Posture in children who require some degree of external support to facilitate a midline position can affect many aspects of physical and perceptual motor development, including visual development.

For developing children, normal stimulation is required for proper visual development to occur. Without regular stimulation, visual dysfunction such as strabismus (misalignment of the eyes) can occur due to a lack of stimulus encouraging a child’s gaze and visual fixation. This means encouraging and facilitating a child to look at and focus on objects. Strabismus often causes diplopia (double vision), which hinders development of binocular vision. Binocular vision, the ability to maintain focus on an object with both eyes, is crucial for development of visual skills such as depth perception, spatial awareness, eye teaming and visual motor integration.
How does the visual system relate to mobility and posture? The following quotes are helpful in understanding this intimate association:
  • “Vision is not only a sensory function of gathering information about our surroundings, but rather vision is a learned process dependent upon how the child interacts with his or her environment and that, in particular, is related to a child’s motor development.” (Scheiman, 2011, p. 6)
  • “Movement is the catalyst for developing visual perceptual skills.” (Plummer, 2014, pg. 56)

The understanding and use of the body is intimately related to the coordination of the two eyes. Body knowledge and control encourages the development of the ability to integrate the top, bottom, and sides of the body in a coordinated manner. Without development of these skills, mobility is negatively impacted as individuals with visual and perceptual dysfunction can have delays in both fine and gross motor development.

Binocular vision helps to develop the visual skills that impact normal spatial concepts, the ability to organize the environment, ability to make judgments about location of objects, awareness of the body in space, coordination of motor movements, intact balance, and sense of direction. Some practical examples include:
  • The ability to see a desired object. Such as a toothbrush on the counter and reaching to grab it by understanding where it is in relation to the sink.
  • The ability to find your way from room to room in the home.
  • The ability to find the commode and successfully sit on it for toileting.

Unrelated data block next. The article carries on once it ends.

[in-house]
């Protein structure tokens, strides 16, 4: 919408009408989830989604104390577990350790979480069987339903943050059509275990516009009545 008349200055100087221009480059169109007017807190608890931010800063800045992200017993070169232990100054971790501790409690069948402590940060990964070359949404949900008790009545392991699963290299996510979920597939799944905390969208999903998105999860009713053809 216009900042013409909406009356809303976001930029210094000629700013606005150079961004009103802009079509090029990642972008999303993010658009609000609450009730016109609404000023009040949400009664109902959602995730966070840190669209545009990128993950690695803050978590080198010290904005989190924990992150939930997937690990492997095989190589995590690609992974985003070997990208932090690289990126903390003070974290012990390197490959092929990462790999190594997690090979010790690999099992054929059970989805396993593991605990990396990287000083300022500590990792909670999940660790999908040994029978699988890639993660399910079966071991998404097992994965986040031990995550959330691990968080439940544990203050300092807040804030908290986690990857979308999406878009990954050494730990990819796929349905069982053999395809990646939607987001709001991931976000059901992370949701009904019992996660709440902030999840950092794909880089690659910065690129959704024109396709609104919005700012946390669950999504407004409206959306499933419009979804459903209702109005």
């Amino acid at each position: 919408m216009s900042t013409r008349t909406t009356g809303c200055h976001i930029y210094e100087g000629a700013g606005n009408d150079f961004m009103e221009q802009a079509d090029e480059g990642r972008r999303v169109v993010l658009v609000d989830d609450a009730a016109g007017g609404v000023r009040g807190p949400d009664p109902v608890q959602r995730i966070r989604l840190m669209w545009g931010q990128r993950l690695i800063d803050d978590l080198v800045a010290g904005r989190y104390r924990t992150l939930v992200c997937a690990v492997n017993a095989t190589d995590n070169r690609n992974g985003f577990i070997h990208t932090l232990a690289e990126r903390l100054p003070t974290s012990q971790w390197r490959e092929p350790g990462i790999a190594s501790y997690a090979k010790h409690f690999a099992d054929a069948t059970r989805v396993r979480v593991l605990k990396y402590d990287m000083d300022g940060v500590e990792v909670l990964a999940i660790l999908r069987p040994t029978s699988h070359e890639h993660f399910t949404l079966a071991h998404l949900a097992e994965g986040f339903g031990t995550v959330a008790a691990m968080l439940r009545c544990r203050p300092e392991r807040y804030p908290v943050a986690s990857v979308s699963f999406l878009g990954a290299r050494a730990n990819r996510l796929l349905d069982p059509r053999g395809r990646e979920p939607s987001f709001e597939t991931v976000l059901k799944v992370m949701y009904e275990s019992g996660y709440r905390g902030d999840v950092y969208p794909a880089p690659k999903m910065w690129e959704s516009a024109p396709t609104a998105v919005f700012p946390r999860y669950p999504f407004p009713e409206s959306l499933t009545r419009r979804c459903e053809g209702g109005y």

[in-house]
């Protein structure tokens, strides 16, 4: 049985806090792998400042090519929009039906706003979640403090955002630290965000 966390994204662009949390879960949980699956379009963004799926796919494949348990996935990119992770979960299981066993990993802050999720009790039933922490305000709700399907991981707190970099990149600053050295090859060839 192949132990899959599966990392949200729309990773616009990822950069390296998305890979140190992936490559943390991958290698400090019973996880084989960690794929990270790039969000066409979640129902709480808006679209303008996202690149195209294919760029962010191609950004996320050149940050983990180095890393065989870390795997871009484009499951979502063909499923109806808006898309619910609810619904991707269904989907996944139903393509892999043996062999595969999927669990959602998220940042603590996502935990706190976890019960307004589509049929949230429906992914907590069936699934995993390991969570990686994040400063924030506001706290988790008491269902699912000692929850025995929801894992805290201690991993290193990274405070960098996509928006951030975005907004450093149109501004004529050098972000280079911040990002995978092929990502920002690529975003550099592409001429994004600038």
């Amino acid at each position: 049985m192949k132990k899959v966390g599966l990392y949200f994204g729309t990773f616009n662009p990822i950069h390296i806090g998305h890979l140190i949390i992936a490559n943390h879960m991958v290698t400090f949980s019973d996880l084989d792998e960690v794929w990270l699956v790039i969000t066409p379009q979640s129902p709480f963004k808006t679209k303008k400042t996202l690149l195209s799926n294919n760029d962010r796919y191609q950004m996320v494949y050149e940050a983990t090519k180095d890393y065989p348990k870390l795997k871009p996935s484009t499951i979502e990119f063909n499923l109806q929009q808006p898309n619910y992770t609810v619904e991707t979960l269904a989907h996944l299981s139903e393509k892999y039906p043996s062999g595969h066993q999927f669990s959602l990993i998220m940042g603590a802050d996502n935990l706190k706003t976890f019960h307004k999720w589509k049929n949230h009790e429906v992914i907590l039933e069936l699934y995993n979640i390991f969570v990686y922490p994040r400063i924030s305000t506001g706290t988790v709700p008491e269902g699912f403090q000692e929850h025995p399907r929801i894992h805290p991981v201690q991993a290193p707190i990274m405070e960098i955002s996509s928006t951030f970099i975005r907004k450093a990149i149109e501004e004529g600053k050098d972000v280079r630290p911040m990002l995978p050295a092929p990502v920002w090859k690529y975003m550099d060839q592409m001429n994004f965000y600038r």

• The ability to write one’s name on a piece of paper.

Evidence supports that posture greatly affects binocular vision. For example, if binocular vision is not properly developed, the body will compensate for lack of eye teaming by altering the body’s position, sometimes by tilting the head to position the dominant eye in midline. The rest of the child’s body will then follow suit, resulting in trunk lateral flexion and/or rotation, pelvic obliquity, or windswept posture.
Facilitating midline posture with an appropriate seating system can help develop stabilization of the head in space and can facilitate proximal stability - stability of the pelvis and the trunk. Proximal stability and balance occur when there is control of the center of mass (trunk) over the base of support (pelvis). Alignment of the pelvis, trunk, and head and neck can then promote eye teaming at midline and combat visual dysfunctions. Postural control involves the orientation of the body in space for stability and is fundamental in mobility.
Proper position significantly impacts function and mobility such as ADLs, wheelchair propulsion, and environmental exploration.
Without first facilitating a child’s midline posture and creating a stable base of support, binocular vision and corresponding functional motor skills will be hindered.


Henderson, A., & Pehoski, C. (2006). Hand functions in the child: Foundations for remediation, 2nd edition. Mosby, Elsevier. St. Louis, Missouri.

Kraft, S. P. (2016). Abnormal head postures: causes and management. Retrieved from head-postures-causes-and-management/#fr0010
Plummer, T. (2014). The relationship of vision, posture and mobility [PowerPoint slides]. Retrieved from between_Vision.pdf
Rosenblum, S., & Josman, N. (2003). The relationship between postural control and fine manual dexterity. Physical and Occupational Therapy in Pediatrics, 23,(4). 47-60.
Scheiman, M. (2011) Understanding and managing vision deficits: A guide for occupational therapists, (pp. 57-94) Thorofare, N.J.:Slack
Jill Marlow, OTD/S


Jill Marlow, OTD/S

Jill Marlow is a student at Belmont University in Nashville, TN, completing her doctorate in Occupational Therapy. She has partnered with Numotion during the “experiential component” portion of her program to gain advanced practice skills in wheelchair provision. Jill has a strong passion for assistive technology and seating/mobility and has focused her research around this topic.